Young immigrants brought to the United States illegally as children are facing a deadline today to renew their status under the Deferred Action for Childhood Arrivals program, known as DACA.
Last month, U.S. Attorney General Jeff Sessions announced the phase-out of DACA, which was created under the Obama Administration without legislative authorization from Congress. People holding the work permits can renew for another two years if their existing approval is set to run out before March 2018, by applying and paying a $495 fee.
Among U.S. counties, Orange County has the fourth-largest population of people eligible for DACA protection, with an estimated 54,000 eligible last year, according to data from the Migration Policy Institute.
Immigration advocates say they have been trying to get the word out to youth to sign up for the renewals if they’re eligible.
“Our main focus once the DACA announcement hit was to mobilize as quickly as possible to make sure the folks that were eligible to renew did renew,” said Faby Jacome, a program coordinator with Orange County Immigrant Youth United.
Advocates held five DACA clinics in Orange County – in Anaheim, Fullerton, Costa Mesa, Orange, and Lake Forest – to make sure people who were eligible for renewal did renew, she added.
Beyond the implications of the DACA program, she added, immigrant communities faced federal authorities separating U.S. citizen children from their undocumented parents.
Advocates cited the case of Israel Barrios Mendoza, who they described as a working father of six U.S. citizen children whom federal immigration authorities detained in his driveway as he was leaving for work Tuesday and transported to San Diego.
“Israel is the principal breadwinner for his household, a staunch supporter of his family, and an active volunteer at El Centro Cultural de Mexico,” according to a news release from immigration advocates distributed by the American Civil Liberties Union of Southern California.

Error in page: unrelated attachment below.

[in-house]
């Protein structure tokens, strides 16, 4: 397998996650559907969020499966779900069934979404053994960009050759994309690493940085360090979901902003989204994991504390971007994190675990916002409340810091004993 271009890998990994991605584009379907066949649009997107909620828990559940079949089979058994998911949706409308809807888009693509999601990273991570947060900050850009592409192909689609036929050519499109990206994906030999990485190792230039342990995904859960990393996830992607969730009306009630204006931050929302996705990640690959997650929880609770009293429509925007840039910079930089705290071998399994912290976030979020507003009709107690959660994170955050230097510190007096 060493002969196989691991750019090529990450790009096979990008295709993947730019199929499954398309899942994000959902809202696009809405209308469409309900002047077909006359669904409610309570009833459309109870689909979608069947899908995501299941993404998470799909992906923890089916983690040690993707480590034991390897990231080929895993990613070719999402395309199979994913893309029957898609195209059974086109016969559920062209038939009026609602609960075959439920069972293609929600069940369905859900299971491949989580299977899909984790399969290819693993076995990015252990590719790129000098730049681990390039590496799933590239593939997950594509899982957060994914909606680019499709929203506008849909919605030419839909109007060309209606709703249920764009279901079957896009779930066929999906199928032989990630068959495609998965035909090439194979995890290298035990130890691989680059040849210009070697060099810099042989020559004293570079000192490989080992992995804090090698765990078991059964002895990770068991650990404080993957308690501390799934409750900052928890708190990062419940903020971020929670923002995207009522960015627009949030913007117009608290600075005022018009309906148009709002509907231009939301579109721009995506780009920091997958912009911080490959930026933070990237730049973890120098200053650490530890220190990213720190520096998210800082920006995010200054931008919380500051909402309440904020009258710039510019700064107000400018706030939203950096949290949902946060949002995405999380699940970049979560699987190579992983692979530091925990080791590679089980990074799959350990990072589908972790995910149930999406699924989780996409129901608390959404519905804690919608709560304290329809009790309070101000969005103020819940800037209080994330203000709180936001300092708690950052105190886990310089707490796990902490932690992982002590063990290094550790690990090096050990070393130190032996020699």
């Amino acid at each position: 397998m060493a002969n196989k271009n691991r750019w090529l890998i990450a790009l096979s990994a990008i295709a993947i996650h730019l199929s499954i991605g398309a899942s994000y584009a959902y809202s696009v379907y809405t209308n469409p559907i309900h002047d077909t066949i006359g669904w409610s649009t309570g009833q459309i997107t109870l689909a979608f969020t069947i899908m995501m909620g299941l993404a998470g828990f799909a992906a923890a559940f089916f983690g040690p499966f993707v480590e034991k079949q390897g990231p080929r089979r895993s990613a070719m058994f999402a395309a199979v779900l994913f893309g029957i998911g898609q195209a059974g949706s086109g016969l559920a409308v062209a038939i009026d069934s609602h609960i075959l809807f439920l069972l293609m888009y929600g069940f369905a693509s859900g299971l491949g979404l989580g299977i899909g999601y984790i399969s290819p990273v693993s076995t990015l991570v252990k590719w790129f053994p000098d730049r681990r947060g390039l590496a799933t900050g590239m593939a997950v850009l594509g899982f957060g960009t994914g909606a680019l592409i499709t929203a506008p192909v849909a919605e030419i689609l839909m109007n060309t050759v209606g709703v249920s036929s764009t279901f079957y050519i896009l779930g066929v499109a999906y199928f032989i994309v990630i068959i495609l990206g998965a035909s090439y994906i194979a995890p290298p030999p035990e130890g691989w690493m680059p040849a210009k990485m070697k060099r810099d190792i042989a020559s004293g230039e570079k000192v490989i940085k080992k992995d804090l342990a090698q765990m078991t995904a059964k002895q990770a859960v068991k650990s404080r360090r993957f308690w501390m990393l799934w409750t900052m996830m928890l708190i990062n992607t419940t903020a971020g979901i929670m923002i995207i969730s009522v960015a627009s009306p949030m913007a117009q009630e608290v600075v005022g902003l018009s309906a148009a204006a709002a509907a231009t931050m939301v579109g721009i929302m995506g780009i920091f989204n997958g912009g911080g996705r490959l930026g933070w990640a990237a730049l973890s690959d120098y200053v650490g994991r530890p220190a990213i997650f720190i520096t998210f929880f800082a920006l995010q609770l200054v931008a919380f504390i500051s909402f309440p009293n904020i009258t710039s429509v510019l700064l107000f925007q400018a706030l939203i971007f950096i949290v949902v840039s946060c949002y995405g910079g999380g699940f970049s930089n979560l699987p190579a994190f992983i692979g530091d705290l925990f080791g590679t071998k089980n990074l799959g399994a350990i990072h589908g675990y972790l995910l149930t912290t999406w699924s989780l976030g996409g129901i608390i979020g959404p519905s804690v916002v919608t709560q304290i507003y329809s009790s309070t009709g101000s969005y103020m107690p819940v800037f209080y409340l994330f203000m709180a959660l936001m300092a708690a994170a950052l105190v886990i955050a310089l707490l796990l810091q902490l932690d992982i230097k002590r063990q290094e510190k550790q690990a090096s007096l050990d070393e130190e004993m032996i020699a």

“Israel and his family have credible reasons to believe that his life will be in danger should he be deported back to Mexico.”
A spokeswoman for U.S. Immigration and Customs Enforcement said Barrios Mendoza was apprehended by the U.S. Border Patrol, and referred questions to that agency.
A Border Patrol spokesman confirmed Barrios Mendoza was arrested Tuesday outside his home in Santa Ana.
“Mr. Barrios-Mendoza is a Mexican national who was previously removed from the U.S. in 2013,” said Supervisory Border Patrol Agent Mark Endicott in a statement. “Prior to yesterday’s arrest, agents had established that Mr. Barrios-Mendoza was illegally residing in the U.S. and had no previously filed immigration petitions, or changes made to his immigration status.”
Asked if Barrios Mendoza has any criminal history, aside from living illegally in the U.S., Endicott replied via email, “We don’t have any additional information to release at this time.”
A few days after Sessions announced the phase-out of DACA, the top two Democratic Party leaders in Congress said they struck an agreement with President Trump to continue to protect DACA recipients in exchange for tougher border security.
But Trump denied a deal had been struck, and the talks over enshrining DACA into law have apparently stalled, leaving DACA recipients in a state of limbo.
“There is a lot of uncertainty” about whether youth eligible for DACA will be protected, Jacome said. They are “kind of like political pawns” now, she said.
Nick Gerda covers county government and Santa Ana for Voice of OC. You can contact him at firstname.lastname@example.org.